Broadbanded Salary Structures became all the rage, at least in the literature and on the consultant/guru rubber chicken circuit in the '90s. This was a huge swing of the pendulum from compensation programs featuring a zillion narrow pay grades -- an even greater swing when one considers the Texas-sized "career bands" that some companies adopted.
After all the hype, it turns out that not that many organizations thought broadbanding is their silver bullet. At the close of the 90s, a Wyatt survey of 1,300 companies found that less than one in ten used broadbands. If one removes the larger companies from the survey (5,000 employees or more), only 6% to 7% used this approach.
A few companies find that it works for them, but most are redesigning their structures to allow pay ranges to reflect the market. The trend is toward common-sense salary structures, with plenty of room to compete for talent and continue to reward stars without busting through a pay grade ceiling.
A lot of lessons have been learned the hard way. Now compensation folks can move on to other challenges.
This week, Compensation-L subscribers were asked, "Whatever happened to broadbanding?" Our reply:
Broadbanding is still around, although it is getting far less press than it did in the nineties. Like all tools, it's great for achieving specific outcomes, but can cause great damage when misapplied.
Broadbanding (or 'broad grades') is the consolidation of traditional pay structures, consisting of many, narrow pay ranges into a few, wider ranges or bands.
Broadbanding is intended to support agile, flatter, faster-paced, de-bureaucratized organizational cultures.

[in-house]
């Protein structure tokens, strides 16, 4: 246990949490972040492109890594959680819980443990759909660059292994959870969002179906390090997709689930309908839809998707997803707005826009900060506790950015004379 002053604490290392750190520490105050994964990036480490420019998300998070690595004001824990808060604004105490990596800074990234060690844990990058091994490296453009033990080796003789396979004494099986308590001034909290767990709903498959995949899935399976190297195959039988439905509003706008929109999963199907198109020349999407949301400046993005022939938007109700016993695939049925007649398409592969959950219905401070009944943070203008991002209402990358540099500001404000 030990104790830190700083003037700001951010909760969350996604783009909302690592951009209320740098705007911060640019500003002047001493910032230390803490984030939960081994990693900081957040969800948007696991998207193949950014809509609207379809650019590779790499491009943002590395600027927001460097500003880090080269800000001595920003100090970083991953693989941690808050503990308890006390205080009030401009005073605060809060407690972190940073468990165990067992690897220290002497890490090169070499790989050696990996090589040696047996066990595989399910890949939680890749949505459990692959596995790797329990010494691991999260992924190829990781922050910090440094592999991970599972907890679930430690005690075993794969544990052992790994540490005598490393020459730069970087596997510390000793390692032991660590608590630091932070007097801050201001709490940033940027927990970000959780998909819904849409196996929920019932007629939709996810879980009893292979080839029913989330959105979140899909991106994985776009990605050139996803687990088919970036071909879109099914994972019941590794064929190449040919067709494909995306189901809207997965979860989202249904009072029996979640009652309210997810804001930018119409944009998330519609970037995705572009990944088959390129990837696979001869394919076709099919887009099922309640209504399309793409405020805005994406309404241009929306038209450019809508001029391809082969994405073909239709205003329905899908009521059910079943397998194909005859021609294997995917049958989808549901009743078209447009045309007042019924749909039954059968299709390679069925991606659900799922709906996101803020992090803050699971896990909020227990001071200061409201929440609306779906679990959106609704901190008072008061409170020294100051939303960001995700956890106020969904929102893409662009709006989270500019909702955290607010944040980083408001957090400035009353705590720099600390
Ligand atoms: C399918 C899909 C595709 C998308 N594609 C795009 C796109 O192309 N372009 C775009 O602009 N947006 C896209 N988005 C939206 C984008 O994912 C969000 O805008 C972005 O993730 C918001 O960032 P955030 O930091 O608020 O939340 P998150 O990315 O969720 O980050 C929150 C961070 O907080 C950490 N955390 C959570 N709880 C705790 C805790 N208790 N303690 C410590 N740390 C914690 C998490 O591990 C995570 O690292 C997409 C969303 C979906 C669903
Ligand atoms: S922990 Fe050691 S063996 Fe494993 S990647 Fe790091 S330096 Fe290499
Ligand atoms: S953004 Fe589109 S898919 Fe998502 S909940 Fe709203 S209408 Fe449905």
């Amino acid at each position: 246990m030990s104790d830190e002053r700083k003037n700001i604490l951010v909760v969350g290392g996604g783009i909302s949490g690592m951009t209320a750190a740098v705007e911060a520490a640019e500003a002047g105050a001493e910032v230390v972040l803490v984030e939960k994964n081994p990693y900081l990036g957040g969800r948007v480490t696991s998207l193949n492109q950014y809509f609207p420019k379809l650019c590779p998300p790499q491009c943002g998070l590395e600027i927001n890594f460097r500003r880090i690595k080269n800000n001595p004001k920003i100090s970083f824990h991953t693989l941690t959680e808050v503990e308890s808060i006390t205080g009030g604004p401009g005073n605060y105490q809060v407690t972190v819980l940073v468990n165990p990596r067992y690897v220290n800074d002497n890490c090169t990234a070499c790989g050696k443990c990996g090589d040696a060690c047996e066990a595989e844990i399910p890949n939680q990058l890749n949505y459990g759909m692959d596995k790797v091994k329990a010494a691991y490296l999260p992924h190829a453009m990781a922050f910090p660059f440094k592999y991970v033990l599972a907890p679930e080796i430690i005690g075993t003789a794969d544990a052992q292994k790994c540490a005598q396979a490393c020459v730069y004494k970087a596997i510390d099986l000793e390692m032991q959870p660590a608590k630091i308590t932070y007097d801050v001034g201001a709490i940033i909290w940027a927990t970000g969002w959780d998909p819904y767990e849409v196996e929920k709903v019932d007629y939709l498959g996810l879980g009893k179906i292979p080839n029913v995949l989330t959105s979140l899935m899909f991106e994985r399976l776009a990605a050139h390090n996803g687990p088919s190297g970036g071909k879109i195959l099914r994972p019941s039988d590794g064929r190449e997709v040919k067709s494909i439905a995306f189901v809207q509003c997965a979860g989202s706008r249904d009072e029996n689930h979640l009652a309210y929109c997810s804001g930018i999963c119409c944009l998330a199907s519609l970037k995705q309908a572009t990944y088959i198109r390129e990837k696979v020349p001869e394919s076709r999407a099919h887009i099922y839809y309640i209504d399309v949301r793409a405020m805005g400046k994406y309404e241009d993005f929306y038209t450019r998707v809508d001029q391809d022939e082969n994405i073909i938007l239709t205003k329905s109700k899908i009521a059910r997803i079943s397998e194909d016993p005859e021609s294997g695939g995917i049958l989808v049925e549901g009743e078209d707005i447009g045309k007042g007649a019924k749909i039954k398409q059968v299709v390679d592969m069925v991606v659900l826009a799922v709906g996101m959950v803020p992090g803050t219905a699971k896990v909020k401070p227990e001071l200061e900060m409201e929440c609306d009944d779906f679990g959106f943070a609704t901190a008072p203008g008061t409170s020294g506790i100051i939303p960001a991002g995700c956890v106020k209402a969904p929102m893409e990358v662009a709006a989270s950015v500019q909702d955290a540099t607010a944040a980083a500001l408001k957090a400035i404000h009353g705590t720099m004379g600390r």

Broadbands are imperative for companies with competency-based pay programs, but are also used in companies with longevity- and performance-based pay programs. Companies employ broad banding to:
Companies adopting a broadband structure generally reduce the number of salary ranges by one-half to two-thirds. The broadband range spread is generally 75% to 125%. It may be greater.
Most broadbanding companies use 10 bands:
Broadbands typically do not have a single midpoint; they have a minimum and maximum. Broadbanding companies use a range of techniques for control purposes, including a series of reference points relating to career levels in a job family, market based zones linking a group of benchmark jobs to anchor the structure to the market, and so-called shadow ranges.
Some organizations use wide grades (also called fat grades). These are simple traditional pay ranges that have been modified so that there are fewer of them than previously used. Their minimum-to-maximum spread is greater than tradition-bound ranges of the last century. These structures may help to counter grade creep and make for a more realistic approach to pay decision-making, but, typically, do not free a company from traditional pay administration practices.
Broadbands (and career bands) are still viewed as a novel approach to pay, yet to be proven workable. While companies continue to move to broadband pay programs, anecdotal reports indicate that many early-adopters are returning to more traditional (albeit relatively wide) pay structures.
Successful use of broadbanding requires that:
Before moving to broadbanding, companies should consider the following:
As with all compensation methods, companies should carefully weigh broadbanding's pros and cons to ensure to it fits with their organizational culture and business goals.